In theory you can eat what you eat normally. However, during perimenopause and menopause I recommend that you lower your sugar consumption, watch for sugary drinks and breads. Try to eat natural foods preferably made at home. Include veggies in your food because we need those nutrients and drink plenty of water or herbal or green teas.

To get the maximum benefits of TRF and balance the hormones at the same time, we need to follow a healthy lifestyle, something similar to the Mediterrean way of eating, meaning lots of vegetables and smaller quantities of high quality animal products.

Other benefits of TRF

I believe not all diets and lifestyles are for everybody, so TRF may not be the best for some people. The reasons I picked TRF for myself and for most of my clients are that it is easy, effective and healthy.

In addition to weight management Time Restrictive Feeding has other benefits such as:

  • It helps to management blood sugar levels.
  • It helps to eliminate toxins from the body (this makes estrogen more available)
  • It helps to control leptin and ghrelin (these hormones control hunger levels)
  • It promotes heart health
  • It lowers inflammation levels
  • It promotes lean muscle

In addition to those benefits some of my clients report better sleep, more energy and more concentration. To my clients I also recommend supplements and the diet includes nutrient rich foods, so the effects maybe the results of everything combined.

And working out?

What we eat will have a larger effect on weight than working out, but working out is super important for our health. I do 30 minutes 5 times a week. I recommend my clients to do at least 30 minutes 4 times a week. It doesn’t need to be heavy exercise. It can be walking, trampoline (I do this), yoga etc. The best would be twice a week weight training and 3 days some light aerobic with some flexibility exercises (to keep nimble and avoid falling down).

Should you try Intermittent Fasting with Time Restrictive Feeding?

If you don’t have any medical conditions to preclude you from it, it is super easy; it’s a well-studied diet with lots of research and it has worked for a lot of us. You can start doing it 3 times a week and increase it to 4 or 5.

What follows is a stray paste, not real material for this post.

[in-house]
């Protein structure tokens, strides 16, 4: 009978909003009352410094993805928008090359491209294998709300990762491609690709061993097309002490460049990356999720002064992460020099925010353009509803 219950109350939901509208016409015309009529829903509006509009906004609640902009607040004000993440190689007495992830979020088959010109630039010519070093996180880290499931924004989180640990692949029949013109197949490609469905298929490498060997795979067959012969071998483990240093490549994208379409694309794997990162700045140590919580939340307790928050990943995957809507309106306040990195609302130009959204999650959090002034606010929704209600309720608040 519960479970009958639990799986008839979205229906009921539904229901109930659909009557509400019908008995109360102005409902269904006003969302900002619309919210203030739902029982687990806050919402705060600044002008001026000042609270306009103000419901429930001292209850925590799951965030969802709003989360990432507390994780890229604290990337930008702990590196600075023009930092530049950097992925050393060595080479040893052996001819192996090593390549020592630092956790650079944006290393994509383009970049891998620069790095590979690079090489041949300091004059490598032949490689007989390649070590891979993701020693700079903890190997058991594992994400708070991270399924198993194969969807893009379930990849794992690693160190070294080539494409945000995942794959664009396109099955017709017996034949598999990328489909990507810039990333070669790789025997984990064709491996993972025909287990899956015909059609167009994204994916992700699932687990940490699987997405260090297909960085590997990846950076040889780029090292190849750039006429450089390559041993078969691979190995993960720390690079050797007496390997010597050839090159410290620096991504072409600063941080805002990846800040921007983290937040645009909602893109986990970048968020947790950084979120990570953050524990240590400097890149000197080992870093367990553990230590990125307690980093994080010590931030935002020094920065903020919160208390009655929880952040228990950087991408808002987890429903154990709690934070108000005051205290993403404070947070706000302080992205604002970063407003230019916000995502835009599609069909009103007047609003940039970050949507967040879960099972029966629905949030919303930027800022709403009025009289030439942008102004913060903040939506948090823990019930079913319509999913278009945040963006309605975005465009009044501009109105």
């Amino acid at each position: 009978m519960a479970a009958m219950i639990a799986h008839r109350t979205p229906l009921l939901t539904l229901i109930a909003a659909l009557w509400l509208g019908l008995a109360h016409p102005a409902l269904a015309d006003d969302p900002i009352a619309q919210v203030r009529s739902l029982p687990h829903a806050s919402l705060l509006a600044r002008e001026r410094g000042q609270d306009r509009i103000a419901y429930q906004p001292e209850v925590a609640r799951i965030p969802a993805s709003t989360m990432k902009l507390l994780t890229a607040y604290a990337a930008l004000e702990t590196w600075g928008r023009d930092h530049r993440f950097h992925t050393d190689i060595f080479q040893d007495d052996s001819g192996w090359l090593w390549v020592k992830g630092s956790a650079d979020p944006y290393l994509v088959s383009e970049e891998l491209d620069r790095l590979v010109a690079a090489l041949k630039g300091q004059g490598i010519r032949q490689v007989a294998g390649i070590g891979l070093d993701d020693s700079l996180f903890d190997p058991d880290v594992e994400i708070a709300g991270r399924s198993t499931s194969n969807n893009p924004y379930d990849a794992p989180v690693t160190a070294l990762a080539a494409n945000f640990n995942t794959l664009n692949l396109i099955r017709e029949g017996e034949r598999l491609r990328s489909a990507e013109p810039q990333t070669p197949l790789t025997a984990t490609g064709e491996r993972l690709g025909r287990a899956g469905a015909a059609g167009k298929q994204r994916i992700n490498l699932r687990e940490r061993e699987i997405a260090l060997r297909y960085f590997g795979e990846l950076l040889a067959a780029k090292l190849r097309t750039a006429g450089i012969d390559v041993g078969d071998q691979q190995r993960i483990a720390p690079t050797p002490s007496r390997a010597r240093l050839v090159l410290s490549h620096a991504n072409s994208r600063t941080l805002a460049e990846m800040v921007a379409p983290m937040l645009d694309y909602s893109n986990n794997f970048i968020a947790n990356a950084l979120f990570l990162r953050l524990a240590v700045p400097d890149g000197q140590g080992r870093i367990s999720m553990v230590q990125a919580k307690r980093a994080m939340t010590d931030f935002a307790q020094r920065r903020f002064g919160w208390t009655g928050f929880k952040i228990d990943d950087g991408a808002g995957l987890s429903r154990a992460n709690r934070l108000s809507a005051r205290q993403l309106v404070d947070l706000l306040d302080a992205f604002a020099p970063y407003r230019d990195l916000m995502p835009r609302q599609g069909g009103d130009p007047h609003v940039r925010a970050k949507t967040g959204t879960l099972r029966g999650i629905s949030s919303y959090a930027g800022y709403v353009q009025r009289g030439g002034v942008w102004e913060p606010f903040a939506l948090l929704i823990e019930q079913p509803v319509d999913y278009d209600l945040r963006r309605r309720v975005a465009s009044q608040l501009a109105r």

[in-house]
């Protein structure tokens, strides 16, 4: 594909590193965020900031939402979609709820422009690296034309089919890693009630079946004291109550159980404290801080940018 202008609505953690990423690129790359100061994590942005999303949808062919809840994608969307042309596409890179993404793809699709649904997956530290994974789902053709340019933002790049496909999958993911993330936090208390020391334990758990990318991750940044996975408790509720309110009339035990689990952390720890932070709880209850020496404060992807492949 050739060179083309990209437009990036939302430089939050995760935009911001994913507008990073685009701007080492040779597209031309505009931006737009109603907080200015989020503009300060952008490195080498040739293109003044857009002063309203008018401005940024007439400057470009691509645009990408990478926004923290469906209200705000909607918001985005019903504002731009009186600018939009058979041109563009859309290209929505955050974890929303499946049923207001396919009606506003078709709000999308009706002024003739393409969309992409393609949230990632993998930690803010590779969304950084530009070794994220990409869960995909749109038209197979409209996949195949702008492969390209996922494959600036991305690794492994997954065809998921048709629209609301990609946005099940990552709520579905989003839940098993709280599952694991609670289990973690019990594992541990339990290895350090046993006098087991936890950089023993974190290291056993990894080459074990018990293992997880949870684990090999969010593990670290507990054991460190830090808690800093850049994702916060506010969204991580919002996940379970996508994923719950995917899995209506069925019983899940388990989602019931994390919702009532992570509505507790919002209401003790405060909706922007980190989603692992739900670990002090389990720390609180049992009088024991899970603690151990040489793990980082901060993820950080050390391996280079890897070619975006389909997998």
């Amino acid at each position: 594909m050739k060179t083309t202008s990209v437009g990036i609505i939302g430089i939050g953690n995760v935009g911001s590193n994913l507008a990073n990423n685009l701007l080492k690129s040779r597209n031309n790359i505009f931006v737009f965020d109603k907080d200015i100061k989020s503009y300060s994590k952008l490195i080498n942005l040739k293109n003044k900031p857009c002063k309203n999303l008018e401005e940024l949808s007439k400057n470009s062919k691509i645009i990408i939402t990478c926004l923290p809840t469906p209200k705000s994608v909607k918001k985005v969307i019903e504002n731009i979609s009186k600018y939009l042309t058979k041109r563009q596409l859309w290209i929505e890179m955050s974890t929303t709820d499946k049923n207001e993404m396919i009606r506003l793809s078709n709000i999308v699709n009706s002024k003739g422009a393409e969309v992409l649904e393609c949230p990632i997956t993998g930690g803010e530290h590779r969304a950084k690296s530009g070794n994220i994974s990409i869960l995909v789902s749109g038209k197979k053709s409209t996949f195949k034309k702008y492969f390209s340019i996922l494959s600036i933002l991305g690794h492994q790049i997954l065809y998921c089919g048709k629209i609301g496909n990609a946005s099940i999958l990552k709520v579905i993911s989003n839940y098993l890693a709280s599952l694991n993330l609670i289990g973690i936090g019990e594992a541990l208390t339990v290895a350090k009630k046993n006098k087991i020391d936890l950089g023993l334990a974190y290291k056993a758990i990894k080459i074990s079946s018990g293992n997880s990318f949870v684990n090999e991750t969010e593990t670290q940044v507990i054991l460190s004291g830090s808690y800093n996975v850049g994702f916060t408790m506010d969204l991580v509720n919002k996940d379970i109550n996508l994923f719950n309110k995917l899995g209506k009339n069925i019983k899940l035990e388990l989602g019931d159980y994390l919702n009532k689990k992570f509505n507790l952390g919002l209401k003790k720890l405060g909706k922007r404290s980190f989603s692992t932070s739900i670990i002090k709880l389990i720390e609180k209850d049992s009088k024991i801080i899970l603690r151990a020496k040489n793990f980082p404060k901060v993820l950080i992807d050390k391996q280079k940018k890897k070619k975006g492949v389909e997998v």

I will try to publish a free ebook or mini-course in the next few weeks; if you are interested please join the mailing list. If you have questions comment below. You may read the first part of this series: Why do we gain weight during menopause

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20 Comments on Intermittent fasting to lose hormonal weight

  1. I’ve been exploring intermittent fasting since I first read about it about a year ago. It makes sense, and certainly allows for the body to rest from digestion. Thanks for putting together such a comprehensive article yet with some great personal touches.

    • Hi Katherine. Intermittent fasting works for a lot of people. I cannot believe how many of us never question the “breakfast is the most important meal of the day.”

  2. I love Intermittent Fasting. This is how I function, however, I really need my breakfast. Saying that I am up most days at 4.30am. By 7 am I am so ready to eat, lol
    Some really great info here! Thanks

    • Hi Natasha. You can eat breakfast, that is not a problem. Intermittent fasting for a healthy, slim person like you can be only 10 hours a day, and you are probably already doing that. During perimenopause many women need more than or if there are weight or health issues.

  3. I’m very interested in this. I’m so shocked at how my body and weight have changed with no alteration to my diet/routine, just by going through menopause. I’ve been concerned about doing this with Hashimoto’s Thyroiditis, since as a result of the autoimmune issues I have had issues with cortisol getting unbalanced. I’m interested in how this might work for someone in my situation. (I’m here from Startup Society, from the YouTube channel FrugalOverFifty. Love your work.)

    • Hi Amy. You are a very healthy person but we all need some changes to keep healthy and stop accumulating weight.

  4. This is so timely for me. We just got back from an extended family trip to wine country in California. I’m not a big drinker but this trip was over the top with lots of good wine and eating out. Time to get back into healthy living. I did start fasting (no food after 7pm and nothing until noon the next day) and it wasn’t very hard for me. However, now I need to start making better healthy no-sugar low carb choices too.

  5. Oh, boy! This post is timely as I have had more trouble losing weight as I approach 60 (2 1/2 years) and have found that eating earlier for dinner, and less food in general, seems to be better. Working in our yard, now that I have one again, is helping with the weight lifting! Feeling stronger now but will try this TRF approach. So… every couple of weeks you shorten the time? Kind of shocks the system, as it were.

    Good ideas, thank you!
    Barb 🙂

    • Losing weight is always a challenge. I love intermittent fasting because you can eat everything, no food group is excluded. I recommend to my clients low sugar and low processed foods to get better results.

  6. Great post. I definitely need to get back on the IF and Keto lifestyle. It’s about the only thing that works in this stage of my life!

  7. This was so informative. It’s crazy how much our bodies change as we get older. Having some guidance like this helps so much.
    Thanks for sharing, today.

    • Oh our bodies change for sure and what used to work many times stops working and we need to find a way to balance our hormones.

    • Hi Maureen. Yes IF is one the food fashion right now, but it is the only one back by science and that makes it exciting.